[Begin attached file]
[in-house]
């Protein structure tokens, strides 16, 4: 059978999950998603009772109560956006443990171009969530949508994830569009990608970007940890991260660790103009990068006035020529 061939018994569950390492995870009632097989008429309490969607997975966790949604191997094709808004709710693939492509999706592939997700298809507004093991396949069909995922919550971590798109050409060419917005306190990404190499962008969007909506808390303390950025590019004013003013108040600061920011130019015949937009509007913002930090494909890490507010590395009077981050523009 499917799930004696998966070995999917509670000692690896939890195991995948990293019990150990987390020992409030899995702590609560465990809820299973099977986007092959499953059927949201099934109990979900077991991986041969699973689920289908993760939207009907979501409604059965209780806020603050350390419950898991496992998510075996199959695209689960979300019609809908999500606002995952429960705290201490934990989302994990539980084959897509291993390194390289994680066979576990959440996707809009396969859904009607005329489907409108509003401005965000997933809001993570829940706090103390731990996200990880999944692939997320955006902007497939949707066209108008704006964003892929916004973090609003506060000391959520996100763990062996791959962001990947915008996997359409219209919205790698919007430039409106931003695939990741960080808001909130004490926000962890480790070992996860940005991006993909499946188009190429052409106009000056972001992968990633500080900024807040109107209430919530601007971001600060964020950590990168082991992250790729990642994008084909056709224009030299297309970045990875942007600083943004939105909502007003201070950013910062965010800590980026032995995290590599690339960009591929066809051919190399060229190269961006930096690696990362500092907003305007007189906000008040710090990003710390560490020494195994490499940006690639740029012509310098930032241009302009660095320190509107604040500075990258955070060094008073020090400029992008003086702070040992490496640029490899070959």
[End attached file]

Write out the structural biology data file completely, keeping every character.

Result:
[in-house]
């Protein structure tokens, strides 16, 4: 059978999950998603009772109560956006443990171009969530949508994830569009990608970007940890991260660790103009990068006035020529 061939018994569950390492995870009632097989008429309490969607997975966790949604191997094709808004709710693939492509999706592939997700298809507004093991396949069909995922919550971590798109050409060419917005306190990404190499962008969007909506808390303390950025590019004013003013108040600061920011130019015949937009509007913002930090494909890490507010590395009077981050523009 499917799930004696998966070995999917509670000692690896939890195991995948990293019990150990987390020992409030899995702590609560465990809820299973099977986007092959499953059927949201099934109990979900077991991986041969699973689920289908993760939207009907979501409604059965209780806020603050350390419950898991496992998510075996199959695209689960979300019609809908999500606002995952429960705290201490934990989302994990539980084959897509291993390194390289994680066979576990959440996707809009396969859904009607005329489907409108509003401005965000997933809001993570829940706090103390731990996200990880999944692939997320955006902007497939949707066209108008704006964003892929916004973090609003506060000391959520996100763990062996791959962001990947915008996997359409219209919205790698919007430039409106931003695939990741960080808001909130004490926000962890480790070992996860940005991006993909499946188009190429052409106009000056972001992968990633500080900024807040109107209430919530601007971001600060964020950590990168082991992250790729990642994008084909056709224009030299297309970045990875942007600083943004939105909502007003201070950013910062965010800590980026032995995290590599690339960009591929066809051919190399060229190269961006930096690696990362500092907003305007007189906000008040710090990003710390560490020494195994490499940006690639740029012509310098930032241009302009660095320190509107604040500075990258955070060094008073020090400029992008003086702070040992490496640029490899070959």